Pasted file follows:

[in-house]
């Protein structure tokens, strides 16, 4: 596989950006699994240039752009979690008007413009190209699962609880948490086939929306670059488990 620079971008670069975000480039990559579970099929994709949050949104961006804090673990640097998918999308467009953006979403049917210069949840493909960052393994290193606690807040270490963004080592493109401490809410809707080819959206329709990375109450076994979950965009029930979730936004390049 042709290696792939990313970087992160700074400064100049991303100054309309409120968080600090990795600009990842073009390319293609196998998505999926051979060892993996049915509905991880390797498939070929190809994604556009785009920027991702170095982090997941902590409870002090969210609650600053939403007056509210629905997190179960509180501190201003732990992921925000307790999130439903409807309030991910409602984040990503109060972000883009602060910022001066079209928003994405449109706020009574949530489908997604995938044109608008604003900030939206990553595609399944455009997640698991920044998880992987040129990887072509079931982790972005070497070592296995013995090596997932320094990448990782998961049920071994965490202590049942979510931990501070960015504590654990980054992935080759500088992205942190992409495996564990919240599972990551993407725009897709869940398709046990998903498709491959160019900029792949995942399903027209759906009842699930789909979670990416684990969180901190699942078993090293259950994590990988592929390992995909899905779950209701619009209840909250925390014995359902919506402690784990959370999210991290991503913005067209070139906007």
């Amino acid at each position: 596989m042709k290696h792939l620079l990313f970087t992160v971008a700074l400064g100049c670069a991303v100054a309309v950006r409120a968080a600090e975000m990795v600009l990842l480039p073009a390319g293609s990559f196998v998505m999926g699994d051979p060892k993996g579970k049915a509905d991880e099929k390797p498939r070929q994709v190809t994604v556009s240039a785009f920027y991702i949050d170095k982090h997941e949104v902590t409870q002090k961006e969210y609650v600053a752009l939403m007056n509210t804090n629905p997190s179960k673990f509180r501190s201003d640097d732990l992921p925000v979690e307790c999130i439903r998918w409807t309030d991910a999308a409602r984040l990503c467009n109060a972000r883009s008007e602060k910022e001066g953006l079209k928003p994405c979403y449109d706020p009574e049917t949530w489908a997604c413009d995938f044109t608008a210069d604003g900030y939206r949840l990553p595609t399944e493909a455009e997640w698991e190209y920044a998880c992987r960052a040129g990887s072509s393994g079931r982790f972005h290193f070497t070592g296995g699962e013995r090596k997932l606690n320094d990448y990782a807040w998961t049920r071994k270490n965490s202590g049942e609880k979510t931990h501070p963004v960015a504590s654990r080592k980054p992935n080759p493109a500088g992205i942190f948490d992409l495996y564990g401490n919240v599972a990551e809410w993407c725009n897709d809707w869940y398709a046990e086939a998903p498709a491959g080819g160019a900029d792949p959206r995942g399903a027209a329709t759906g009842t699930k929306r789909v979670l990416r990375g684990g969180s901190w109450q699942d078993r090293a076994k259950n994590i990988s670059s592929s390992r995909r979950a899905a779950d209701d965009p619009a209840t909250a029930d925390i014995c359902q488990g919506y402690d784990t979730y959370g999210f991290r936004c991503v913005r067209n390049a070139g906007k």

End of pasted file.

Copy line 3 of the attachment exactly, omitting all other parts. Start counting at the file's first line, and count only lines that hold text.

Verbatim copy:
């Amino acid at each position: 596989m042709k290696h792939l620079l990313f970087t992160v971008a700074l400064g100049c670069a991303v100054a309309v950006r409120a968080a600090e975000m990795v600009l990842l480039p073009a390319g293609s990559f196998v998505m999926g699994d051979p060892k993996g579970k049915a509905d991880e099929k390797p498939r070929q994709v190809t994604v556009s240039a785009f920027y991702i949050d170095k982090h997941e949104v902590t409870q002090k961006e969210y609650v600053a752009l939403m007056n509210t804090n629905p997190s179960k673990f509180r501190s201003d640097d732990l992921p925000v979690e307790c999130i439903r998918w409807t309030d991910a999308a409602r984040l990503c467009n109060a972000r883009s008007e602060k910022e001066g953006l079209k928003p994405c979403y449109d706020p009574e049917t949530w489908a997604c413009d995938f044109t608008a210069d604003g900030y939206r949840l990553p595609t399944e493909a455009e997640w698991e190209y920044a998880c992987r960052a040129g990887s072509s393994g079931r982790f972005h290193f070497t070592g296995g699962e013995r090596k997932l606690n320094d990448y990782a807040w998961t049920r071994k270490n965490s202590g049942e609880k979510t931990h501070p963004v960015a504590s654990r080592k980054p992935n080759p493109a500088g992205i942190f948490d992409l495996y564990g401490n919240v599972a990551e809410w993407c725009n897709d809707w869940y398709a046990e086939a998903p498709a491959g080819g160019a900029d792949p959206r995942g399903a027209a329709t759906g009842t699930k929306r789909v979670l990416r990375g684990g969180s901190w109450q699942d078993r090293a076994k259950n994590i990988s670059s592929s390992r995909r979950a899905a779950d209701d965009p619009a209840t909250a029930d925390i014995c359902q488990g919506y402690d784990t979730y959370g999210f991290r936004c991503v913005r067209n390049a070139g906007k």